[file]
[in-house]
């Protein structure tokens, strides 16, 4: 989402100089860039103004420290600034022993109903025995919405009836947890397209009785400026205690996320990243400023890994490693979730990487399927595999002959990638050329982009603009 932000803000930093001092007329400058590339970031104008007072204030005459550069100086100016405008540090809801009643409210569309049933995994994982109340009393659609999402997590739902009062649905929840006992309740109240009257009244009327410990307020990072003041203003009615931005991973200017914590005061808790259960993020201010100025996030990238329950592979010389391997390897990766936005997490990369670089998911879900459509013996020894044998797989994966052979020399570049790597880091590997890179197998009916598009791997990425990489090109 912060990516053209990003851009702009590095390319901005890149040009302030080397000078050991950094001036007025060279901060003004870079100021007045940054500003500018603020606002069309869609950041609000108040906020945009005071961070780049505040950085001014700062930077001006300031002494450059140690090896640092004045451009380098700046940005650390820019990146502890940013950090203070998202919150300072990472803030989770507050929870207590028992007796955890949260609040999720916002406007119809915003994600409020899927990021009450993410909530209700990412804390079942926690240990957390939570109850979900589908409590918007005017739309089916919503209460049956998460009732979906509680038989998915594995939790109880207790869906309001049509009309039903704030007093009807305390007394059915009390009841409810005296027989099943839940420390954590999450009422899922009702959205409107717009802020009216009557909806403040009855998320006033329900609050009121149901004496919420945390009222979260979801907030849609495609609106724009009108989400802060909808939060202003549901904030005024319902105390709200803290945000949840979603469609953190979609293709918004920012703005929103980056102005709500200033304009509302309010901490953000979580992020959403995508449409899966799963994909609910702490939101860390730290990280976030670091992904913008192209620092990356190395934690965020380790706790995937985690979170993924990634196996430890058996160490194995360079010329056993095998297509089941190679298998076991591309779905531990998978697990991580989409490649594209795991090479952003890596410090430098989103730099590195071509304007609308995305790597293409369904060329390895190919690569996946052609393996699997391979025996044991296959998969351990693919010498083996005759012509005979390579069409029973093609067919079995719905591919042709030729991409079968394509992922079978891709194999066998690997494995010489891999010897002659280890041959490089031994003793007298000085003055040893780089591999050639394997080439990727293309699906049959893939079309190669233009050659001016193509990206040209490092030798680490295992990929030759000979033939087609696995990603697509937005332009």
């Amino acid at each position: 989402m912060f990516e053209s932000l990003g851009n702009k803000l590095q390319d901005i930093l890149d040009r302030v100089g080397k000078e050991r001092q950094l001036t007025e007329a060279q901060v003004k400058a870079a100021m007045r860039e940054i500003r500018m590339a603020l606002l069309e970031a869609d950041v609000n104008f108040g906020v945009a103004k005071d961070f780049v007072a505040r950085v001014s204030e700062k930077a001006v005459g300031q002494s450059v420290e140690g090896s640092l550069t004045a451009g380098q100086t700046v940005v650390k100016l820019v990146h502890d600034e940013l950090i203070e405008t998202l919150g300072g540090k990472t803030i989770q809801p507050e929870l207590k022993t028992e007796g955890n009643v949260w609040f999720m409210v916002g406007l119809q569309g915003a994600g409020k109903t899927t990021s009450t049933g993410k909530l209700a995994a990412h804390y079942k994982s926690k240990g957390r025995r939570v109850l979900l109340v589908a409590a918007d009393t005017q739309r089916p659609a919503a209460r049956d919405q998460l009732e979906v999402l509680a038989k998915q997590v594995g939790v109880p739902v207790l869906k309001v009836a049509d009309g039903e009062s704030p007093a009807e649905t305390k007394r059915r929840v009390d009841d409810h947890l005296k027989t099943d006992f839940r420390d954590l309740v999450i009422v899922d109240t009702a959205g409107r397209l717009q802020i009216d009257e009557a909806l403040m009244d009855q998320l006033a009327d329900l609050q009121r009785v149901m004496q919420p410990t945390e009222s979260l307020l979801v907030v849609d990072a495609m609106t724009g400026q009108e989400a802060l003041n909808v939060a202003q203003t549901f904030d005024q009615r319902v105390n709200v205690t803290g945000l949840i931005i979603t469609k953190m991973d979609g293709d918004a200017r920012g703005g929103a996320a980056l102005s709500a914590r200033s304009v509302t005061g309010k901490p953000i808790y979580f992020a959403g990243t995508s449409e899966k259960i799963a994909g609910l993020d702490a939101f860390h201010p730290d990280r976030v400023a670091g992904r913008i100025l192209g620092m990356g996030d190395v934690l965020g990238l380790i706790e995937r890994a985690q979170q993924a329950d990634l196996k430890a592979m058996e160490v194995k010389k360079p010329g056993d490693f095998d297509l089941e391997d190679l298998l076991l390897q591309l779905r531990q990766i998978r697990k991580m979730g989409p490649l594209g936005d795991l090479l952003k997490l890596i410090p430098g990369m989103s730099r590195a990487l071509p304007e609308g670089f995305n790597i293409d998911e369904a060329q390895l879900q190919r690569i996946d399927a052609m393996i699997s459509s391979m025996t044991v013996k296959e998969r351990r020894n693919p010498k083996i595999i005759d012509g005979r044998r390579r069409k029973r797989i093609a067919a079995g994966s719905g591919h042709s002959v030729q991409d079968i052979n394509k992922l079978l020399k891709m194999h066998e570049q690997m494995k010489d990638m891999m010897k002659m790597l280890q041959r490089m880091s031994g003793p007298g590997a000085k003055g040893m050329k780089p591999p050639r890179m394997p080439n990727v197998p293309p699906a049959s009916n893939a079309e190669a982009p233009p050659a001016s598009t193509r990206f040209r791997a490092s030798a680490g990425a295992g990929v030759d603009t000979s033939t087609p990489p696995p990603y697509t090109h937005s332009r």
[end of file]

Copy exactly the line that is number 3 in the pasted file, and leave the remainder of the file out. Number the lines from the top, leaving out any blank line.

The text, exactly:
């Amino acid at each position: 989402m912060f990516e053209s932000l990003g851009n702009k803000l590095q390319d901005i930093l890149d040009r302030v100089g080397k000078e050991r001092q950094l001036t007025e007329a060279q901060v003004k400058a870079a100021m007045r860039e940054i500003r500018m590339a603020l606002l069309e970031a869609d950041v609000n104008f108040g906020v945009a103004k005071d961070f780049v007072a505040r950085v001014s204030e700062k930077a001006v005459g300031q002494s450059v420290e140690g090896s640092l550069t004045a451009g380098q100086t700046v940005v650390k100016l820019v990146h502890d600034e940013l950090i203070e405008t998202l919150g300072g540090k990472t803030i989770q809801p507050e929870l207590k022993t028992e007796g955890n009643v949260w609040f999720m409210v916002g406007l119809q569309g915003a994600g409020k109903t899927t990021s009450t049933g993410k909530l209700a995994a990412h804390y079942k994982s926690k240990g957390r025995r939570v109850l979900l109340v589908a409590a918007d009393t005017q739309r089916p659609a919503a209460r049956d919405q998460l009732e979906v999402l509680a038989k998915q997590v594995g939790v109880p739902v207790l869906k309001v009836a049509d009309g039903e009062s704030p007093a009807e649905t305390k007394r059915r929840v009390d009841d409810h947890l005296k027989t099943d006992f839940r420390d954590l309740v999450i009422v899922d109240t009702a959205g409107r397209l717009q802020i009216d009257e009557a909806l403040m009244d009855q998320l006033a009327d329900l609050q009121r009785v149901m004496q919420p410990t945390e009222s979260l307020l979801v907030v849609d990072a495609m609106t724009g400026q009108e989400a802060l003041n909808v939060a202003q203003t549901f904030d005024q009615r319902v105390n709200v205690t803290g945000l949840i931005i979603t469609k953190m991973d979609g293709d918004a200017r920012g703005g929103a996320a980056l102005s709500a914590r200033s304009v509302t005061g309010k901490p953000i808790y979580f992020a959403g990243t995508s449409e899966k259960i799963a994909g609910l993020d702490a939101f860390h201010p730290d990280r976030v400023a670091g992904r913008i100025l192209g620092m990356g996030d190395v934690l965020g990238l380790i706790e995937r890994a985690q979170q993924a329950d990634l196996k430890a592979m058996e160490v194995k010389k360079p010329g056993d490693f095998d297509l089941e391997d190679l298998l076991l390897q591309l779905r531990q990766i998978r697990k991580m979730g989409p490649l594209g936005d795991l090479l952003k997490l890596i410090p430098g990369m989103s730099r590195a990487l071509p304007e609308g670089f995305n790597i293409d998911e369904a060329q390895l879900q190919r690569i996946d399927a052609m393996i699997s459509s391979m025996t044991v013996k296959e998969r351990r020894n693919p010498k083996i595999i005759d012509g005979r044998r390579r069409k029973r797989i093609a067919a079995g994966s719905g591919h042709s002959v030729q991409d079968i052979n394509k992922l079978l020399k891709m194999h066998e570049q690997m494995k010489d990638m891999m010897k002659m790597l280890q041959r490089m880091s031994g003793p007298g590997a000085k003055g040893m050329k780089p591999p050639r890179m394997p080439n990727v197998p293309p699906a049959s009916n893939a079309e190669a982009p233009p050659a001016s598009t193509r990206f040209r791997a490092s030798a680490g990425a295992g990929v030759d603009t000979s033939t087609p990489p696995p990603y697509t090109h937005s332009r």